“The Space Traveler’s Crush” by Benjamin S. Grossberg

Benjamin S. Grossberg


Interestingly, it puns the same
in my language, too. Think
soda cans, think trash compactor,
think an enormous industrial
apparatus that squeezes and stacks
old cars. And how all these shrivel
beside the compaction of a heart
in the twin grinding knuckles
of desire. He wants to tell me
it doesn’t work that way, not
at my age—though he and I
reckon years by different suns,
so he has no idea how old I am,
not really. I want to tell him
I am as old as the wisdom
he hopes for in a lover, as young
as the incarnation of desire:
which must be beyond age, as
beyond gender, beyond species—
a lithe blue flame that manages
to warm even those parts of the body
decades cold. Listen, I tell him,
speaking into the intercom,
my voice moving out beyond
the ship—vector as the crow flies—
I don’t want to compromise
our friendship, but I’m willing to try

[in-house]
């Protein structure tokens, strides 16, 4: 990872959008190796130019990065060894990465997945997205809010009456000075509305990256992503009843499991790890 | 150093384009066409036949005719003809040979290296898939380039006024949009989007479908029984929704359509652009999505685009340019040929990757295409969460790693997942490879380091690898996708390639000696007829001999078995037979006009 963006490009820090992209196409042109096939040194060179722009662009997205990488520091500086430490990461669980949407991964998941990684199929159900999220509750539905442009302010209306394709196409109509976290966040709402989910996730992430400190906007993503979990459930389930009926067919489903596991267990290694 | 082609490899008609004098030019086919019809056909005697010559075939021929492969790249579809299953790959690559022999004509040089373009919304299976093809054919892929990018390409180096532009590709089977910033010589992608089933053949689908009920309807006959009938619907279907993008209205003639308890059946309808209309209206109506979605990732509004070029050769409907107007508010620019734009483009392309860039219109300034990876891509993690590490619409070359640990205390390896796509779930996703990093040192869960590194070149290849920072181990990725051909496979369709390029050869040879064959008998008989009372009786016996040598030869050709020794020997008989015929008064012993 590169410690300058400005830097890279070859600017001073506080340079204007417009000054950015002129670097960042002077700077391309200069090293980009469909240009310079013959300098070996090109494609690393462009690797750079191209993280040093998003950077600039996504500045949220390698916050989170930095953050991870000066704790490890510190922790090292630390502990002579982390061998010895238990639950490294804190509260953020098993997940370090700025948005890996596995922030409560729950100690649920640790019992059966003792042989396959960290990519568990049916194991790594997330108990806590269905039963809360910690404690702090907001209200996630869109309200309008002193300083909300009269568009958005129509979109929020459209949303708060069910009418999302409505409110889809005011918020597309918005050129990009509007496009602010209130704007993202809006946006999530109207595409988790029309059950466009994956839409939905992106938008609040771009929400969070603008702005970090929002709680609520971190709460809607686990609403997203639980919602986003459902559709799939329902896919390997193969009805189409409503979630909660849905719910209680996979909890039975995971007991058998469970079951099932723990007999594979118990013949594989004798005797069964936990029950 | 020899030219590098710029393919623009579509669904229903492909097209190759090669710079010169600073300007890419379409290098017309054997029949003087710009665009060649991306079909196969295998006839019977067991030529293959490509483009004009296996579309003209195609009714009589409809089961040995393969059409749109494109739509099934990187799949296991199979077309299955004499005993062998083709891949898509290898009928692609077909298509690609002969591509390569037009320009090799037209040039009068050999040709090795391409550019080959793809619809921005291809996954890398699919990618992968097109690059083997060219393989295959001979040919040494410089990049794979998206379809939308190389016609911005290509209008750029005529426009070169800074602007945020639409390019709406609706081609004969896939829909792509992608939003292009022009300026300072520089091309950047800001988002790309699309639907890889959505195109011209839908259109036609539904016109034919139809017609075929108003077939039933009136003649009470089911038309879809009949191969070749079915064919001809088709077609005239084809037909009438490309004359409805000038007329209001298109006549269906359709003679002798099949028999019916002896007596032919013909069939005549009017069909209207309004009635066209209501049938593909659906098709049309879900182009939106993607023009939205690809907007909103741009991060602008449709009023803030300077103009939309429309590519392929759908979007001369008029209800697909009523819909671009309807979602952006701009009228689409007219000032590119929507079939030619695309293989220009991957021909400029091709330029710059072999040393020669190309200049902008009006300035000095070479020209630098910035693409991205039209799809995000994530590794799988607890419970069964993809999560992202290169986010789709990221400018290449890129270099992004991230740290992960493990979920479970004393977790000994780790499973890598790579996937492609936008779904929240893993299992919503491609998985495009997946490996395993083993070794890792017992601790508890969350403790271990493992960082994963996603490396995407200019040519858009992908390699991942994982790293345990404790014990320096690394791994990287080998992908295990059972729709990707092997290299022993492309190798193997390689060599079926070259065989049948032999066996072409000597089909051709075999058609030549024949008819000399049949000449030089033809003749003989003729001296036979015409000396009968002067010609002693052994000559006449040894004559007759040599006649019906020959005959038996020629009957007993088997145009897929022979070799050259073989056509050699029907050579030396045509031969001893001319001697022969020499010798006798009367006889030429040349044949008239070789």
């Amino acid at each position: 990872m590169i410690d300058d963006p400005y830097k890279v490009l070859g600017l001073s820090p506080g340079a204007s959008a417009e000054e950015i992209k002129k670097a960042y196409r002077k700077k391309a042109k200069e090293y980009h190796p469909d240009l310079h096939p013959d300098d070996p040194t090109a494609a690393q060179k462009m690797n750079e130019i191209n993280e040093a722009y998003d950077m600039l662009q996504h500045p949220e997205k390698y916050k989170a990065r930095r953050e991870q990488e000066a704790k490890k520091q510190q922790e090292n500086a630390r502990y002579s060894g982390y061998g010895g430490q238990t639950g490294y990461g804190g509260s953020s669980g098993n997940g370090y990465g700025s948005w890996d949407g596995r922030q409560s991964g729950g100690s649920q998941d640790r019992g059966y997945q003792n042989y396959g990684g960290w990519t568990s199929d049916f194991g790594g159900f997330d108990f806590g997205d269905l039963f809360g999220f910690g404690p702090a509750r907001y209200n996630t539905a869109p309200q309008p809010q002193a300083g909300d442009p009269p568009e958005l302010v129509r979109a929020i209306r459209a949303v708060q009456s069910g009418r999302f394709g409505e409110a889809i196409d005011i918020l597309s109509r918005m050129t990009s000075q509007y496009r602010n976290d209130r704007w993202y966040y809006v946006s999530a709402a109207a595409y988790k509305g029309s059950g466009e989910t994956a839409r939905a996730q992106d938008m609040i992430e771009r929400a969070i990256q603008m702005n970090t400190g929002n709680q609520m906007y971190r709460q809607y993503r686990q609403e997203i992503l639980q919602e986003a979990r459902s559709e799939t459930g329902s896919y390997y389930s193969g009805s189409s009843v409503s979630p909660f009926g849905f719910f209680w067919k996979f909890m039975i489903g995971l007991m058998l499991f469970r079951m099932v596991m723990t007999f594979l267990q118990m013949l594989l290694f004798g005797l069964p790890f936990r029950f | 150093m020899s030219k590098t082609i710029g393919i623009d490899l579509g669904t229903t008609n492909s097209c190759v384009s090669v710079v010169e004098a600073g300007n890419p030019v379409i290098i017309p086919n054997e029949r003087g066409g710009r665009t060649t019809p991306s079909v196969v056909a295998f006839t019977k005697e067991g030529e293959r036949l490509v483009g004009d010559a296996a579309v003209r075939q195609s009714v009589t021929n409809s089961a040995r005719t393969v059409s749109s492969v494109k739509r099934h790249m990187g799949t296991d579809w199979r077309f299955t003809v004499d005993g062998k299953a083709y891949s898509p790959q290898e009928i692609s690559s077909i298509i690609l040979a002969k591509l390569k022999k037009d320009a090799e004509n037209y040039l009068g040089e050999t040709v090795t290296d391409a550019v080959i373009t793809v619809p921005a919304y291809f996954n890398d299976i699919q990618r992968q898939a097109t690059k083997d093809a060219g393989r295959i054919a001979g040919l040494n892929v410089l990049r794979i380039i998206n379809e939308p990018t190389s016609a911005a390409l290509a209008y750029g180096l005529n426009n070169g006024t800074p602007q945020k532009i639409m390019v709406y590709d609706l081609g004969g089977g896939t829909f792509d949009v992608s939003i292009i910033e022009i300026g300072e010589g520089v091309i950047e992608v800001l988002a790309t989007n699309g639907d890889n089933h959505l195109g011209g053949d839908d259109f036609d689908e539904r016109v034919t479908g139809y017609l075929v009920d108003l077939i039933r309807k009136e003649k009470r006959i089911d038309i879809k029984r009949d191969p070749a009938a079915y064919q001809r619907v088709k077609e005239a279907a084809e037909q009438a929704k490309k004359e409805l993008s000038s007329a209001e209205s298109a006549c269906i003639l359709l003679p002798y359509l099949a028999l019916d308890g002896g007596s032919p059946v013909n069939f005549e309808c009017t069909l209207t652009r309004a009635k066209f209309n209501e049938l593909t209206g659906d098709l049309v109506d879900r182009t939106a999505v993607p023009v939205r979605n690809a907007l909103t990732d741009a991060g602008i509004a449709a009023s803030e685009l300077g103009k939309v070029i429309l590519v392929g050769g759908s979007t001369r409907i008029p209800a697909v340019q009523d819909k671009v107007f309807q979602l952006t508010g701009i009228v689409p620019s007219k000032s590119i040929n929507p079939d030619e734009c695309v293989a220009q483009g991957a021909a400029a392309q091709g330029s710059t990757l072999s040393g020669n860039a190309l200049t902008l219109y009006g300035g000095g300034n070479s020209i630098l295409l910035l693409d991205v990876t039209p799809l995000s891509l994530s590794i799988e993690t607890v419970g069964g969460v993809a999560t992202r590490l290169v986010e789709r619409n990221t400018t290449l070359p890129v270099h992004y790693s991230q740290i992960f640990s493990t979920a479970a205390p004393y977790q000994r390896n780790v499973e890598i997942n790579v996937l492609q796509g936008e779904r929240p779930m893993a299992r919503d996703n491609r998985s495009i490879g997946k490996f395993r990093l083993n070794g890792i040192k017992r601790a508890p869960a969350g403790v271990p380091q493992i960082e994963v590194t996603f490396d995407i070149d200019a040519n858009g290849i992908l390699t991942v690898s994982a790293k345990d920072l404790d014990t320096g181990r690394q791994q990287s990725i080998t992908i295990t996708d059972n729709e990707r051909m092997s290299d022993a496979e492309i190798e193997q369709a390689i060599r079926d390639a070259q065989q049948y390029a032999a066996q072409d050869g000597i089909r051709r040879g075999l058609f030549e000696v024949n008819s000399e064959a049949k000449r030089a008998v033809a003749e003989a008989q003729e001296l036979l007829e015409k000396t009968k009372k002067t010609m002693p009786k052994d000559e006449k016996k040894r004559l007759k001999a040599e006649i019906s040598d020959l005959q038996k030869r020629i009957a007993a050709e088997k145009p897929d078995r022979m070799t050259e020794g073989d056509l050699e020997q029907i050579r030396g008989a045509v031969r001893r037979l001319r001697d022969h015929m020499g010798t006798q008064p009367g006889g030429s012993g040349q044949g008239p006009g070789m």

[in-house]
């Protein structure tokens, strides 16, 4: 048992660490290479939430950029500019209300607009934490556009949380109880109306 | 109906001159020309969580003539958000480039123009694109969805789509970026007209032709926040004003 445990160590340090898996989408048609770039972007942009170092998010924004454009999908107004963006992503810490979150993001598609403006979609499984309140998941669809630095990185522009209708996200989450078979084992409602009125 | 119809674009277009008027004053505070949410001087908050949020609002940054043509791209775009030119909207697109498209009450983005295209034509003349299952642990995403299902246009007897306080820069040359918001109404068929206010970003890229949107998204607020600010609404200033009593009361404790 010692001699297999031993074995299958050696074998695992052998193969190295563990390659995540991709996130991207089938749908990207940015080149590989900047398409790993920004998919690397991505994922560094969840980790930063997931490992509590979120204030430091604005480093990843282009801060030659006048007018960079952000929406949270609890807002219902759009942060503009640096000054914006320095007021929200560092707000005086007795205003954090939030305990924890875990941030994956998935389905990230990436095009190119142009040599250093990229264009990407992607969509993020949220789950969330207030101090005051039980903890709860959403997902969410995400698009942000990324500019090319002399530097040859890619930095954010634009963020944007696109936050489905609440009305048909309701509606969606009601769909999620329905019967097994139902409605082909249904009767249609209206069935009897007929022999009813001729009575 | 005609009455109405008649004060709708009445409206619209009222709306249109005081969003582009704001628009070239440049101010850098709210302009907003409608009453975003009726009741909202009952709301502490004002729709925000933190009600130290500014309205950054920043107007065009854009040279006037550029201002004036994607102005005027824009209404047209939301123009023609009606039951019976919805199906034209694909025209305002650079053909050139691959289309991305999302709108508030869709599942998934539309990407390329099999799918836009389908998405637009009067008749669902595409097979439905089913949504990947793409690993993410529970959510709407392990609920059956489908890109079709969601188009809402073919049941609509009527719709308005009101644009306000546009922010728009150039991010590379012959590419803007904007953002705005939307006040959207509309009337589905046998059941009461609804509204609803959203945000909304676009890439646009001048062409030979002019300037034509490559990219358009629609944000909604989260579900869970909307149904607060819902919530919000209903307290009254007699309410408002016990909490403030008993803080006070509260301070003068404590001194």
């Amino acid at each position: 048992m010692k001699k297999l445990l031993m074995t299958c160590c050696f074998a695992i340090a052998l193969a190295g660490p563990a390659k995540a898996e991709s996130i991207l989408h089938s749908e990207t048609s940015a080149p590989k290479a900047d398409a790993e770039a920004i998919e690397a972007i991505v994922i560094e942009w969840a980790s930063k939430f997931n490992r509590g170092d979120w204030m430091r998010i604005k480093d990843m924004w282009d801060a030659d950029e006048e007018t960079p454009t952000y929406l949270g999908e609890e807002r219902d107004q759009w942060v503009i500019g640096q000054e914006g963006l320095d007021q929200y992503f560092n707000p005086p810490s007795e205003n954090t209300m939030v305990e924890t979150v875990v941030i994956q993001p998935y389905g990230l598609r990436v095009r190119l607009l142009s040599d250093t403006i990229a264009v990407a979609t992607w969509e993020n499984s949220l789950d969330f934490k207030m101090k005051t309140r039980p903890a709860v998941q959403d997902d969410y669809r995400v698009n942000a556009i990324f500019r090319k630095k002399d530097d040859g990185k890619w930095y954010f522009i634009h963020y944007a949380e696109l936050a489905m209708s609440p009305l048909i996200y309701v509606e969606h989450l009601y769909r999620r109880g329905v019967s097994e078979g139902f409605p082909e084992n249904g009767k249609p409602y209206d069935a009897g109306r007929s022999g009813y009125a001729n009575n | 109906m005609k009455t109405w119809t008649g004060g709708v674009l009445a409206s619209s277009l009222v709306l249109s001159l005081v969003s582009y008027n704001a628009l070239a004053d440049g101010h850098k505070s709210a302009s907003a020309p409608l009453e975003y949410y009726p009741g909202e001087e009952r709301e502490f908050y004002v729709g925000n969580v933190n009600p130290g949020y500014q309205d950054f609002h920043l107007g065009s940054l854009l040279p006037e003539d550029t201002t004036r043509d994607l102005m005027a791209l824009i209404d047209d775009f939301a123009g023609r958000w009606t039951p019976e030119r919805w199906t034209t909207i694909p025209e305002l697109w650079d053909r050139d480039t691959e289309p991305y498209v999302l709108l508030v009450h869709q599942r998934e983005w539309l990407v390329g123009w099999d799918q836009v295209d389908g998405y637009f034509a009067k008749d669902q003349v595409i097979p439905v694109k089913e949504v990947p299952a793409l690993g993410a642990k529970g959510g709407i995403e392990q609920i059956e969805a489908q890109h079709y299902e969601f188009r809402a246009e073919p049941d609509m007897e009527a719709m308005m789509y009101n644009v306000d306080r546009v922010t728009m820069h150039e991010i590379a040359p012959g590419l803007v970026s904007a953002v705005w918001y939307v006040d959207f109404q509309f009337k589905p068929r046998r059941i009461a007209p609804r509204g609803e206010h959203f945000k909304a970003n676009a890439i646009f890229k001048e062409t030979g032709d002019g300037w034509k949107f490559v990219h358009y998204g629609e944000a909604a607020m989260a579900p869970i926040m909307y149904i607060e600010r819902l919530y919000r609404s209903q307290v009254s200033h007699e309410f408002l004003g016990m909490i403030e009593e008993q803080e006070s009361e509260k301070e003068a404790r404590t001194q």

if you are. Except I don’t tell him,
and it’s the air vent I’m speaking into,
not the intercom, getting dust bunnies
in my face. Soon we will meet
to hike an asteroid. Then
I will swing by his planet to watch
a flick on his world’s crude
Internet. We’ll sit on his couch,
as we do, and he’ll lean his head
to the side—over a little further, then
a little further, until it seems almost
inevitable that it would float
to a soft landing on my shoulder,
like how you can cut the engines
and let your ship drift those last
few feet before touchdown.

from Rattle #43, Spring 2014
Tribute to Love Poems

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Benjamin S. Grossberg: “I wrote ‘The Space Traveler’s Crush’ after an evening with a ‘friend’—the last time we socialized—that helped clarify the nature of our relationship. We watched the HBO series Spartacus, and he was mesmerized and exclaiming about the gladiators, but not about me.”

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